Thursday, 21 June 2012 12:08

Flawed Methods and Inaccurate Results Used to Show ARM CPUs as More Efficient

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News_PR_Machine-1776There used to be a thing called truth in journalism. It meant that when you published an article you should at the very least check your facts if you are presenting it as “news” in the world of editorial articles things are different as an editorial is nearly always an opinion based article with some facts thrown in for furn. What has happened though is that with the introduction of Blogs, Fan Sites and other venues for information some of the fact checking has gone out the window in the effort to be the first to report on a juicy bit of news. When an article hits one of the big sites it often gets spread around the net and becomes the “truth” simply by means of repetition. We have watched this many times (and it is something that Apple’s PR and marketing thrive on).

Today we have an incident where a single blog post is fast becoming a focus of conversation with apparently no fact checking at all. It started off on a relatively small site called As you might imagine they are a fan of ARM based servers and in keeping with their name they put together what they felt was a good indication of ARM performance per watt Vs an Intel Xeon. This benchmark was quickly grabbed up by at least one large site and here it will quickly make its rounds.

Unfortunately the entire comparison is simply wrong. Let me tell you why.

The comparison is supposed to be a Calxeda EnergyCore ECX-1000 ARM system @ 1.1GHz Vs an Intel Xeon at 3.3GHz running ApacheBench v2.3. According to their numbers it shows that the Calxeca system uses only 5.26 Watts compared to the Xeon’s 102 Watts. Amazing right? 15x the performance per watt ratio! Now that is incredible and also inaccurate.

The first item that invalidates the whole test is that the wattage numbers were derived using nothing more than published TDP for the Xeon.

“The Intel (Sandybridge) platform is based on published TDP values for the CPU and I/O chipset, along with an estimate for DDR memory. Unfortunately, at the time of this blog post, we didn’t have a way to measure actual power consumption with the same level of fine detail.”

Now that right there makes the whole claim invalid. You cannot call it a comparison if you do not have both in the lab. Where did they get the performance numbers from on the Intel system? If they had it in house then they should have been able to get exact power usage numbers at the same time. So we have multiple issues that invalidate the article right off the bat.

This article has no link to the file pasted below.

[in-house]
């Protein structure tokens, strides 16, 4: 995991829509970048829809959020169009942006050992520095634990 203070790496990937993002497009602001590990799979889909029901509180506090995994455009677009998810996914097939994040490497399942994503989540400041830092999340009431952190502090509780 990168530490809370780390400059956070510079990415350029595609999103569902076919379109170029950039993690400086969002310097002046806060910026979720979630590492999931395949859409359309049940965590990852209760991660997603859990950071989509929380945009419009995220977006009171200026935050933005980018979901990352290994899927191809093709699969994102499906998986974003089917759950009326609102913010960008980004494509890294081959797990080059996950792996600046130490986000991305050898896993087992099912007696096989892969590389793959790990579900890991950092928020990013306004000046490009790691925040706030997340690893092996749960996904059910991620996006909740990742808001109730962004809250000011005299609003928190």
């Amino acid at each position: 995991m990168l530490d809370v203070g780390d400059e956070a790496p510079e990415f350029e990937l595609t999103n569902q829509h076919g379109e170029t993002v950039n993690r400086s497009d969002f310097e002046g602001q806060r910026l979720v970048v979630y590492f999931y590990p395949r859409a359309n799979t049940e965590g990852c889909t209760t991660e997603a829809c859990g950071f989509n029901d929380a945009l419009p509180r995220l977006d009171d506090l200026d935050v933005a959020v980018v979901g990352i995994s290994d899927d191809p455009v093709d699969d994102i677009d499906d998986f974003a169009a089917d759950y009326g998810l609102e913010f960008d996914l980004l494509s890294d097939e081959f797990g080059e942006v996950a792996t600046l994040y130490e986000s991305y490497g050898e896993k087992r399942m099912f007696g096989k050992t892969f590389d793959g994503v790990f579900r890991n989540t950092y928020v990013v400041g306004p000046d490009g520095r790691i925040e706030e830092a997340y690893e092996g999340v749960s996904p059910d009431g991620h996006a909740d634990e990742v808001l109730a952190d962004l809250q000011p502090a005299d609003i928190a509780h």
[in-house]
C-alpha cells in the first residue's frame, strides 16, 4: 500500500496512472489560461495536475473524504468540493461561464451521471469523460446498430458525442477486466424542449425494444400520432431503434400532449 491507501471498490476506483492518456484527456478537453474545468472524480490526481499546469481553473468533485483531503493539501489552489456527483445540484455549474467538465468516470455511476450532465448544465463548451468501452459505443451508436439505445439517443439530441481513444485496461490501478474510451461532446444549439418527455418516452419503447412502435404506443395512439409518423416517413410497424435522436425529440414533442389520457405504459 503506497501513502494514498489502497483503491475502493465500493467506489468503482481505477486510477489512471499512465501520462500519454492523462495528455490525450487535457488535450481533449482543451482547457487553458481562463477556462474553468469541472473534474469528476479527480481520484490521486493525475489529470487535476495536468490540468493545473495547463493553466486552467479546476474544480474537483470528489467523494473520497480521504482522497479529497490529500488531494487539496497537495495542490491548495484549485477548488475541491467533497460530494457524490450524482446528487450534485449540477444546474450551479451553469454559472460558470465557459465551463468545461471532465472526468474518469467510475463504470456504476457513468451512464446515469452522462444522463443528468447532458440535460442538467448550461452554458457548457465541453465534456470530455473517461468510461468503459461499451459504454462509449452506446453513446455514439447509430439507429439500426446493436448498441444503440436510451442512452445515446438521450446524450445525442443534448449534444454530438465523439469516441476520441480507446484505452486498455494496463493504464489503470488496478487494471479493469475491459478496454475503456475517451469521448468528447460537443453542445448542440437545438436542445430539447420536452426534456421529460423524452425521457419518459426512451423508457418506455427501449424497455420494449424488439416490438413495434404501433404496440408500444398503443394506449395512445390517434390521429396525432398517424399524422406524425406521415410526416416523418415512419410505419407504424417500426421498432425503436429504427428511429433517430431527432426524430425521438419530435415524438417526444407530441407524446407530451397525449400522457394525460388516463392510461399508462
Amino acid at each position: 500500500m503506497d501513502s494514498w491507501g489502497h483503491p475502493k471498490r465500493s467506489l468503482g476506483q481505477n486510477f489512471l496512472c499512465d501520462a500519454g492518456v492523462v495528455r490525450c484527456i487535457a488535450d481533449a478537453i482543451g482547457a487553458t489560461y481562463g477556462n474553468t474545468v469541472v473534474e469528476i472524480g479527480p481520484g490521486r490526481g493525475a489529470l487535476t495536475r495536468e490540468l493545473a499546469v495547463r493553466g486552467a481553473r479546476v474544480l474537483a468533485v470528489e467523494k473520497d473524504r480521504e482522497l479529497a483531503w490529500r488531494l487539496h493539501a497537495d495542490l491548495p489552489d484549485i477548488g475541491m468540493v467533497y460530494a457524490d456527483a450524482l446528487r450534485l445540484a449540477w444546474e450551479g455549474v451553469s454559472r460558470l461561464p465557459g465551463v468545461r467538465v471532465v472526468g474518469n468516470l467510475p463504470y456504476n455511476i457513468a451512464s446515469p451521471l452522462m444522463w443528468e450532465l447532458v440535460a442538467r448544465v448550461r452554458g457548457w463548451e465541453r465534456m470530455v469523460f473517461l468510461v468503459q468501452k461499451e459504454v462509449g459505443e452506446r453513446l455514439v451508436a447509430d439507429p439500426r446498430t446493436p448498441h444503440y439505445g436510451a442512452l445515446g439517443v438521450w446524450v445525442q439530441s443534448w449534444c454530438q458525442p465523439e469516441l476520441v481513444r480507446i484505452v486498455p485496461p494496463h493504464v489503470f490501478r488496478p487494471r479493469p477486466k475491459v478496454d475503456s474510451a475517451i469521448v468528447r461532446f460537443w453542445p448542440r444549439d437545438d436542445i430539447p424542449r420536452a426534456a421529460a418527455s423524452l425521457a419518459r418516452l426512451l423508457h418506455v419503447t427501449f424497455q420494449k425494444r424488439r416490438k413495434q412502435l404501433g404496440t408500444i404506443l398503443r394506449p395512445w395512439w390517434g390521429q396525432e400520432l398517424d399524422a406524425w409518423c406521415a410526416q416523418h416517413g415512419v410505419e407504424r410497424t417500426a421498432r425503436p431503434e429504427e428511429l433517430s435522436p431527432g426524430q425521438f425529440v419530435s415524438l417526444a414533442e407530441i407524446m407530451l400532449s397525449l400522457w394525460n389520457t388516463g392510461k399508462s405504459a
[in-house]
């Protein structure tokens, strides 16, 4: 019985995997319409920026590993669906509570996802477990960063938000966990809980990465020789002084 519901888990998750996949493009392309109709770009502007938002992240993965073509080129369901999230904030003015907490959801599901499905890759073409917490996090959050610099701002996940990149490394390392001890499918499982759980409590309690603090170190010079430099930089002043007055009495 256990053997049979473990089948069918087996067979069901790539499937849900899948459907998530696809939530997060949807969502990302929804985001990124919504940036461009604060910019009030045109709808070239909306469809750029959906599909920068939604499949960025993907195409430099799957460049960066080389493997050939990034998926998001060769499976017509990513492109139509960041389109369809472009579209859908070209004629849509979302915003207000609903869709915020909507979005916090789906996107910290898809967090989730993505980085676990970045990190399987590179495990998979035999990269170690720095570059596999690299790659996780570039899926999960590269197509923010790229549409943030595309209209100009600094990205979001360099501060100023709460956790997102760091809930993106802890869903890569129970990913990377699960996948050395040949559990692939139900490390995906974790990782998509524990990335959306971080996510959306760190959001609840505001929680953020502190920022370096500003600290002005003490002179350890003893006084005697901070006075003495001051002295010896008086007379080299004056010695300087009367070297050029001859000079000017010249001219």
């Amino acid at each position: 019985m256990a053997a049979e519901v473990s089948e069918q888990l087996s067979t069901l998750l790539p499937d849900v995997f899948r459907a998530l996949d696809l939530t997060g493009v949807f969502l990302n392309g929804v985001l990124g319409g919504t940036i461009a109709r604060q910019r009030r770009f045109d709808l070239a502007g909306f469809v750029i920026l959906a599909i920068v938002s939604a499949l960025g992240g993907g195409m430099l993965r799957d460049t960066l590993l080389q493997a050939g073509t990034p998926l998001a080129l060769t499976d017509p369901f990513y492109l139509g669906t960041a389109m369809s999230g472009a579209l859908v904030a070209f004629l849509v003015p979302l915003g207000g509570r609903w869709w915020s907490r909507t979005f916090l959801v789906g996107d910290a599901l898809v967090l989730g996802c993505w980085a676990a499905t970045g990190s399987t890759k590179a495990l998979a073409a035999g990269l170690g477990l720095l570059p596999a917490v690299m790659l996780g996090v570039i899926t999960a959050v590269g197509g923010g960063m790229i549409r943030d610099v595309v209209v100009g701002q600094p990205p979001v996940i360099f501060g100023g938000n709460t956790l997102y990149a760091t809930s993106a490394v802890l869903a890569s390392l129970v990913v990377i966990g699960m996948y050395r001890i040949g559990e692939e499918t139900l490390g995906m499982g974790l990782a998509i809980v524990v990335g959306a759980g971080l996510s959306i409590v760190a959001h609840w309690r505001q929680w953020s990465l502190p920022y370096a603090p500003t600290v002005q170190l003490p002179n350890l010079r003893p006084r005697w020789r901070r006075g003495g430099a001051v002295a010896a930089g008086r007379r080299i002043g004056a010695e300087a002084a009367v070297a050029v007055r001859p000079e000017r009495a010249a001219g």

The second item that shows the invalidity of the comparison is this statement;

“The Sandybridge system saturated the single 1Gb NIC with less than 15% CPU utilization. (While it’s possible to add additional network adapters, most data center customers we’ve spoken with don’t add extra NICs for web servers for a variety of reasons.) This is a classic example of where Calxeda can deliver superior value: workloads for which “brawny cores” simply deliver more horsepower than can be consumed by the rest of the platform/infrastructure.”

Ok first of all I do not know ANY data centers that would waste a FULL Xeon E3-1240 server with 16GB of RAM on a single Apache Webserver. What they would do is segment that single server into multiple virtual servers and get the best bang for the buck from the hardware. Even using something like Xen you could get 10-15 webservers out of the comparison system; something that you cannot do on the ARM server. So the performance per watt of the Xeon just went up quite a bit and you would not need to add more NICs in. Although the truth of that statement is also inaccurate as most Xeon boards have more than one NIC and many include a NIC specifically for remote control Vis Ethernet (Dell calls this their DRAC card). So the test was stacked and the bench never even had a chance at being accurate.

The test should also have use only 15% of the TDP number is they were only using 15% of the CPU to get the results. Instead the used the full TDP and compared it to the measured results from the ARM server. At the point you do that then the results are startlingly different.

We would be very interested to see the performance comparison done properly with the right (and typical) configuration. That would include directly measured power from both the Intel and ARM systems followed by the measure of a single virtual sever on the Intel system to see where the real total cost of ownership is. We imagine their statement of "our TCO advantage improves to a 77% reduction of overall total cost of ownership" might be away off the mark.

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Read 4313 times Last modified on Thursday, 21 June 2012 12:18

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